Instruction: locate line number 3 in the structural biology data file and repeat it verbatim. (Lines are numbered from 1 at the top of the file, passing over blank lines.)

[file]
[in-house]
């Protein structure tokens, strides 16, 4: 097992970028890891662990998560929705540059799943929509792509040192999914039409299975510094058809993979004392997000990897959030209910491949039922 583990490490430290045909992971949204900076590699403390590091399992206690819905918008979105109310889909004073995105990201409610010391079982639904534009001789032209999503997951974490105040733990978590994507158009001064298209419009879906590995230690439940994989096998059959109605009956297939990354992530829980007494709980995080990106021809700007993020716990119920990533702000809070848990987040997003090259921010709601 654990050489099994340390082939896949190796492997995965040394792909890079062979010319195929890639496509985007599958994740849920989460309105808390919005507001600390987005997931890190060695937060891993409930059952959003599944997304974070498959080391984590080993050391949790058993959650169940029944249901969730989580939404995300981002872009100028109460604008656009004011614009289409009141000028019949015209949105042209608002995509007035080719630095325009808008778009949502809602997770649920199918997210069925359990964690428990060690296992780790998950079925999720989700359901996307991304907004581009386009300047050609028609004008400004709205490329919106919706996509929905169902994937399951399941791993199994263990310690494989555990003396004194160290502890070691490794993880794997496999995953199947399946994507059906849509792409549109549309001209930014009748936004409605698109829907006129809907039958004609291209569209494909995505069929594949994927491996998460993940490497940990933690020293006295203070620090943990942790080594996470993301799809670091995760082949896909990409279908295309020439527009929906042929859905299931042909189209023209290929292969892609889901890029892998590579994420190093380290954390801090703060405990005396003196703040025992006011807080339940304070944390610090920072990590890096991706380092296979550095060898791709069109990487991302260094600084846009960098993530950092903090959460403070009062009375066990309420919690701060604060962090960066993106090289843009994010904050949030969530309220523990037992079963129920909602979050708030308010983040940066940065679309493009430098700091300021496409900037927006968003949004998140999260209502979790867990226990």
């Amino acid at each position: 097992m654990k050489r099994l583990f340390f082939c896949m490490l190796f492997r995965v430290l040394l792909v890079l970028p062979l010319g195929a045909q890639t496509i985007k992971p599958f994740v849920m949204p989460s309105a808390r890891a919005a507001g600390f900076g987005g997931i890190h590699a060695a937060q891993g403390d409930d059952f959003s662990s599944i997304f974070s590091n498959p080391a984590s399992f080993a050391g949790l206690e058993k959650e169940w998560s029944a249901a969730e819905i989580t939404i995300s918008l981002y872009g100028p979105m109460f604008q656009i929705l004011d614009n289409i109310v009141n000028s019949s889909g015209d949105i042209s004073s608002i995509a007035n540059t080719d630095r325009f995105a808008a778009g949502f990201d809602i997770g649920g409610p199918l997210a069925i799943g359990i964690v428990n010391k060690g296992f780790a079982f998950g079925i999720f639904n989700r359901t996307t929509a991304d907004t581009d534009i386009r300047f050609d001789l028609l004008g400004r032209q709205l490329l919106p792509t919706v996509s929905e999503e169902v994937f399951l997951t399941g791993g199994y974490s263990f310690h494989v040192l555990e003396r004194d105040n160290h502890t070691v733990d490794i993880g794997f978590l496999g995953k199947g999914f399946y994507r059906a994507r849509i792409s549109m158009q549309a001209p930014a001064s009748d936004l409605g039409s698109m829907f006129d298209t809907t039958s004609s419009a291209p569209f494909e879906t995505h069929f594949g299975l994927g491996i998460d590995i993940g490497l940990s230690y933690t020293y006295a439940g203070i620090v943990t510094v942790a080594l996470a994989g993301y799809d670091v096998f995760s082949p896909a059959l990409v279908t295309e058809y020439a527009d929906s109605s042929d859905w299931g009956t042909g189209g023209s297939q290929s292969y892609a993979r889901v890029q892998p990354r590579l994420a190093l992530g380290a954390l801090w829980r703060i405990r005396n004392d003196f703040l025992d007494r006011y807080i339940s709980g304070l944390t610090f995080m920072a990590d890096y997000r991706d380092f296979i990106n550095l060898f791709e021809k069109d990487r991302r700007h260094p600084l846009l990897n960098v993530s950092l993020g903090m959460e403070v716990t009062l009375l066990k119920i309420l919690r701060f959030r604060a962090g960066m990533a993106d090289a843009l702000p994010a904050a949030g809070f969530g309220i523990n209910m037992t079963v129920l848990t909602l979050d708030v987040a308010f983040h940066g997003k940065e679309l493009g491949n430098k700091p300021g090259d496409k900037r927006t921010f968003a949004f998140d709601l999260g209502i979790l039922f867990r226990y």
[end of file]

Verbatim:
């Amino acid at each position: 097992m654990k050489r099994l583990f340390f082939c896949m490490l190796f492997r995965v430290l040394l792909v890079l970028p062979l010319g195929a045909q890639t496509i985007k992971p599958f994740v849920m949204p989460s309105a808390r890891a919005a507001g600390f900076g987005g997931i890190h590699a060695a937060q891993g403390d409930d059952f959003s662990s599944i997304f974070s590091n498959p080391a984590s399992f080993a050391g949790l206690e058993k959650e169940w998560s029944a249901a969730e819905i989580t939404i995300s918008l981002y872009g100028p979105m109460f604008q656009i929705l004011d614009n289409i109310v009141n000028s019949s889909g015209d949105i042209s004073s608002i995509a007035n540059t080719d630095r325009f995105a808008a778009g949502f990201d809602i997770g649920g409610p199918l997210a069925i799943g359990i964690v428990n010391k060690g296992f780790a079982f998950g079925i999720f639904n989700r359901t996307t929509a991304d907004t581009d534009i386009r300047f050609d001789l028609l004008g400004r032209q709205l490329l919106p792509t919706v996509s929905e999503e169902v994937f399951l997951t399941g791993g199994y974490s263990f310690h494989v040192l555990e003396r004194d105040n160290h502890t070691v733990d490794i993880g794997f978590l496999g995953k199947g999914f399946y994507r059906a994507r849509i792409s549109m158009q549309a001209p930014a001064s009748d936004l409605g039409s698109m829907f006129d298209t809907t039958s004609s419009a291209p569209f494909e879906t995505h069929f594949g299975l994927g491996i998460d590995i993940g490497l940990s230690y933690t020293y006295a439940g203070i620090v943990t510094v942790a080594l996470a994989g993301y799809d670091v096998f995760s082949p896909a059959l990409v279908t295309e058809y020439a527009d929906s109605s042929d859905w299931g009956t042909g189209g023209s297939q290929s292969y892609a993979r889901v890029q892998p990354r590579l994420a190093l992530g380290a954390l801090w829980r703060i405990r005396n004392d003196f703040l025992d007494r006011y807080i339940s709980g304070l944390t610090f995080m920072a990590d890096y997000r991706d380092f296979i990106n550095l060898f791709e021809k069109d990487r991302r700007h260094p600084l846009l990897n960098v993530s950092l993020g903090m959460e403070v716990t009062l009375l066990k119920i309420l919690r701060f959030r604060a962090g960066m990533a993106d090289a843009l702000p994010a904050a949030g809070f969530g309220i523990n209910m037992t079963v129920l848990t909602l979050d708030v987040a308010f983040h940066g997003k940065e679309l493009g491949n430098k700091p300021g090259d496409k900037r927006t921010f968003a949004f998140d709601l999260g209502i979790l039922f867990r226990y």